Transparent Audio Reference XL Interconnects and Speaker Cables
by Marc Mickelson
The role of the cables that connect the various parts of our audio systems is often blurry. Yes, the engineering goal is to pass along the signal, but how this should be done is often the subject of debate. Is the idea that cables should simply pass the signal without any influence of their own, the "purity at all costs" argument? Or should cables be used to effect a greater sense of enjoyment from the music -- the "passive tone controls" argument? I have my answer, and so do you, and this only complicates the issue as cable companies vie for our dollars.
Well, Transparent Audio takes another position that seemingly encompasses both arguments: cables should make the linking of components, often of disparate technologies and manufacturers, less of an electrical exercise, reducing noise in the process. The most visible way Transparent cables do this is via the proprietary networks that are part of the cables' design and manufacture. But not all Transparent cables are the same. The company's Reference XL line takes some of the fundamentals inherent in all of the company's products and maximizes their effect.
Transparent Audio was founded in 1980 by Jack and Karen Sumner and Carl Smith -- all of whom cite music as a significant element in their lives, either in terms of playing an instrument (or six in Jack Sumner's case) or musical scholarship. Transparent offers a very large array of cables at various price points for both audio and video applications, and the Reference XL line has only recently been surpassed in price and advancement by Transparent's Opus MM speaker cables, which cost a whopping $24,000 USD per pair. Believe it or not, Transparent has sold a good number of these cables, making the long-standing nature of the pricey Reference XL line all the more intriguing.
Transparent believes strongly that audio cables need networks, those large brick-like objects that appear somewhere along the length of the cables, and they've written a white paper discussing their beliefs in terms of electrical properties, materials, geometry, length and construction. I could easily spend many pages talking about all of this information, which I found to be very lucid, but for my purposes here, I'll boil it all down.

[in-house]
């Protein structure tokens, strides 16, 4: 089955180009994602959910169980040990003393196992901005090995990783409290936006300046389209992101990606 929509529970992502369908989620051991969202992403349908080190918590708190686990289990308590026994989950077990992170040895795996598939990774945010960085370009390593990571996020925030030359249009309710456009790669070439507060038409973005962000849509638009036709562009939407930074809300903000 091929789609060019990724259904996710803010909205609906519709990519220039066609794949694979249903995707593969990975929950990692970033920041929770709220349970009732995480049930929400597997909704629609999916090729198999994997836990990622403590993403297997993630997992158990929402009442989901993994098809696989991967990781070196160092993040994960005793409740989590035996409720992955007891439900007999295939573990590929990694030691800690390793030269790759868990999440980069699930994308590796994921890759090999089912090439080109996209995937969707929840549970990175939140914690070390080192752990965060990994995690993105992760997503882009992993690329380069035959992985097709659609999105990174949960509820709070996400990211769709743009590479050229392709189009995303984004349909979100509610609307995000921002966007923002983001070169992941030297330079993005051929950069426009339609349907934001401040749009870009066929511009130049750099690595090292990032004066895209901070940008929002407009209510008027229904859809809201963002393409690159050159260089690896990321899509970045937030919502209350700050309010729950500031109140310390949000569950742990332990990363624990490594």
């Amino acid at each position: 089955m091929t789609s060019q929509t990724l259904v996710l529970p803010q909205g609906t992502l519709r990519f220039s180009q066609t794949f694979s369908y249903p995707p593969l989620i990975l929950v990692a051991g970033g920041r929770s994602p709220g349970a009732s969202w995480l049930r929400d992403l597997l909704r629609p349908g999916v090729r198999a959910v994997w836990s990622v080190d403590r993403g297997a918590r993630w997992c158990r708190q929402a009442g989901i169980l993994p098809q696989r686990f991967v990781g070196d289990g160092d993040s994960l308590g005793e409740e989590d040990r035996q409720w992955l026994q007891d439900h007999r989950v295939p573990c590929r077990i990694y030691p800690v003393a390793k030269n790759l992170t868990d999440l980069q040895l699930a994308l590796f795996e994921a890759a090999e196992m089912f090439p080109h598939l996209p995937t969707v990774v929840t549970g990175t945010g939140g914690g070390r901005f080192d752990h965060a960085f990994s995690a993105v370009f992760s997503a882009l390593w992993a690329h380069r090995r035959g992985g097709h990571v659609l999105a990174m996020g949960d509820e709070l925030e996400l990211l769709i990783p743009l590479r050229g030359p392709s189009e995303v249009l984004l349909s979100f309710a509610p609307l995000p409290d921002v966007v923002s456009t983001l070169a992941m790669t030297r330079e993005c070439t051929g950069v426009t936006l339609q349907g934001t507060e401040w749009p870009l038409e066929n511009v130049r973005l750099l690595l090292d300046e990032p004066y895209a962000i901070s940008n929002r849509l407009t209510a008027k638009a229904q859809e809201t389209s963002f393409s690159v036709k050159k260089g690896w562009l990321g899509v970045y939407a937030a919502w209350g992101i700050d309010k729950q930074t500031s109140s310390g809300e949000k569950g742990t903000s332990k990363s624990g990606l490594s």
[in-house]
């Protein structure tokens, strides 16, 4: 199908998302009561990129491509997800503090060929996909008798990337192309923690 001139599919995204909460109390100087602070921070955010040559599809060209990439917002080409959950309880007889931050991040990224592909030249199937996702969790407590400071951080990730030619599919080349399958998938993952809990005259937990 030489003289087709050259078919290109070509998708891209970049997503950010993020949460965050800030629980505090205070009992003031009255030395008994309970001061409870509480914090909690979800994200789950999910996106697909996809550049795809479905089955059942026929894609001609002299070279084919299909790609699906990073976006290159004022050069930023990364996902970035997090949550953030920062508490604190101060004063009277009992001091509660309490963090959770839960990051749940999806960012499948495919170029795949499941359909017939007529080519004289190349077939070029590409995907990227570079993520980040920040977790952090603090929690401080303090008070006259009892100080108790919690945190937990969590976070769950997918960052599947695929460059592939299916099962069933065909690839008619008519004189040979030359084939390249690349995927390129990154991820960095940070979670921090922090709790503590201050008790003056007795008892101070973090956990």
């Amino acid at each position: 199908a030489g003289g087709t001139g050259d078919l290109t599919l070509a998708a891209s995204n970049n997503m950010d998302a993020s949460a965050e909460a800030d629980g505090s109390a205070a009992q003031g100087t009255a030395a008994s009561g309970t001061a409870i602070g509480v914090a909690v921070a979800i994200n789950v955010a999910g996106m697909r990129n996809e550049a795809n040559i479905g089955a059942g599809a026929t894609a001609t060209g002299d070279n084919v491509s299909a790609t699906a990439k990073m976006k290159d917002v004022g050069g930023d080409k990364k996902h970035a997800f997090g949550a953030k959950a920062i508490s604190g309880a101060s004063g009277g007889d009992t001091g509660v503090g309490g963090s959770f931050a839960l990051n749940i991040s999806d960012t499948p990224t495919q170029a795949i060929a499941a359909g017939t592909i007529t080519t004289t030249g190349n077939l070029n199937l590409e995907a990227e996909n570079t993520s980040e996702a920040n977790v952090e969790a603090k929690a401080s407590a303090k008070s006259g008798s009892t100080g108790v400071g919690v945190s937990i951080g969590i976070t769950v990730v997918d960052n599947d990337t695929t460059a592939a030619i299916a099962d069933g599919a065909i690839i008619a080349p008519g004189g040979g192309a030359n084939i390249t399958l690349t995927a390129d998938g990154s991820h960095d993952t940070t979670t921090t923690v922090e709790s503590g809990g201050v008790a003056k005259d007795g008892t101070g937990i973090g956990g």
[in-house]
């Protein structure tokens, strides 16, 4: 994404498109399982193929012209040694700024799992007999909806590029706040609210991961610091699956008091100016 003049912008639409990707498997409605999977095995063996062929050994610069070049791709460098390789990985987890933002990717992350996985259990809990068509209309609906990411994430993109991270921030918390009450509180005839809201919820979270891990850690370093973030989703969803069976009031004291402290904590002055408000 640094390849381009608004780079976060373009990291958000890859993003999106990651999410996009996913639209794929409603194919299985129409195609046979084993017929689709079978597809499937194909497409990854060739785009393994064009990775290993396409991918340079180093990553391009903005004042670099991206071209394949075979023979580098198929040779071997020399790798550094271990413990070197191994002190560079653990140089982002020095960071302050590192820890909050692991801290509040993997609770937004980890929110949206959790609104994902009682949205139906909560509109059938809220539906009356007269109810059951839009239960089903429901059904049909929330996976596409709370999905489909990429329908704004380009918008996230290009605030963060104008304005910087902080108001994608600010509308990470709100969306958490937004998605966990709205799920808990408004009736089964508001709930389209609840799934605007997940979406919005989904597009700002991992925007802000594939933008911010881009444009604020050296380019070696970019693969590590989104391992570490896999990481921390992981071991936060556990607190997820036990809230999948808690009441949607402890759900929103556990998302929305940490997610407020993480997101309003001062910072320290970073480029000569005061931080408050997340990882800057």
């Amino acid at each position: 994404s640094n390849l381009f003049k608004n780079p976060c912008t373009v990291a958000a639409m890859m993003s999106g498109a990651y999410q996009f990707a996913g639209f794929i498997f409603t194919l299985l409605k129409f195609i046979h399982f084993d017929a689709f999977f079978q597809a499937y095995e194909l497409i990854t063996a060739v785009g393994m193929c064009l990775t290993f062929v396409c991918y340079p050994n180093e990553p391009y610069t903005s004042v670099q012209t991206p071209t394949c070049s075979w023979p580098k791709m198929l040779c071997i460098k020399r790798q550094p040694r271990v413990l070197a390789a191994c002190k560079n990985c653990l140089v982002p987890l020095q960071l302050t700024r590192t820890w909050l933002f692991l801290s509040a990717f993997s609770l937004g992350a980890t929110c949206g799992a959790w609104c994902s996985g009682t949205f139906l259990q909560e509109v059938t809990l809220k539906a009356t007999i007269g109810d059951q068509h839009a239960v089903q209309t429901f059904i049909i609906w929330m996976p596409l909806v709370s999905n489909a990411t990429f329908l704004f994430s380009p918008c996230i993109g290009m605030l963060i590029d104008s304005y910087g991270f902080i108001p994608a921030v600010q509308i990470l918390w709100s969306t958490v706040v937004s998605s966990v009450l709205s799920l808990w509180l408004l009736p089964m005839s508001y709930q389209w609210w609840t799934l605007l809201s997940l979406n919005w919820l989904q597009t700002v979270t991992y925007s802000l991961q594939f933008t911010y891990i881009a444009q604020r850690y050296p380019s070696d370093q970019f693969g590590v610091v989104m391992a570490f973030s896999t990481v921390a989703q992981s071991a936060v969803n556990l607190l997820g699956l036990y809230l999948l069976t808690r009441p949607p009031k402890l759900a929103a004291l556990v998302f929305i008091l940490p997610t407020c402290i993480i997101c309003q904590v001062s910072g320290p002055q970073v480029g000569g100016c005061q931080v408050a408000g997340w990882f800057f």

Transparent Audio concentrates on eliminating noise infiltration in audio cables, rightly believing that noise "obscures the ability of the cable to transfer extremely low-level harmonic and spatial information accurately" -- among other maladies. To this end, Transparent uses "many strands of single-gauge, precision-extruded, oxygen-free copper" in its cables, believing that copper is far superior to silver for audio and video applications. Each strand is annealed "to provide an extremely smooth and uniform surface," which is required "for best signal transfer." These conductors are formed into cables using twisted-pair geometry, which Transparent believes is best for addressing noise infiltration. Twisted-pair geometry resembles the DNA helix and is effective at reducing noise because the conductors are never parallel to each other.
But Transparent doesn't stop at its choice of conductor material and geometry. In order to reduce noise beyond what can be achieved through twisted-pair technology, Transparent adds networks, which address noise by purposely reducing the bandwidth of the cables "to that which is required for the application." This occurs via control of the cable's electrical resonance point -- "the point at which inductive reactance equals capacitive reactance." "Application," in Transparent's lexicon, means not only the kind of cable on which the network will be used -- power cords have very different electrical demands than interconnects -- but also the cable's length. Thus, Transparent's networks are not generic boxes slapped onto the cable just anywhere, but rather integral, and optimized, parts of the entire cable system. What's inside the Reference XL networks? The cavity is filled with resonance-damping epoxy. The networks are not alike for each cable Transparent produces.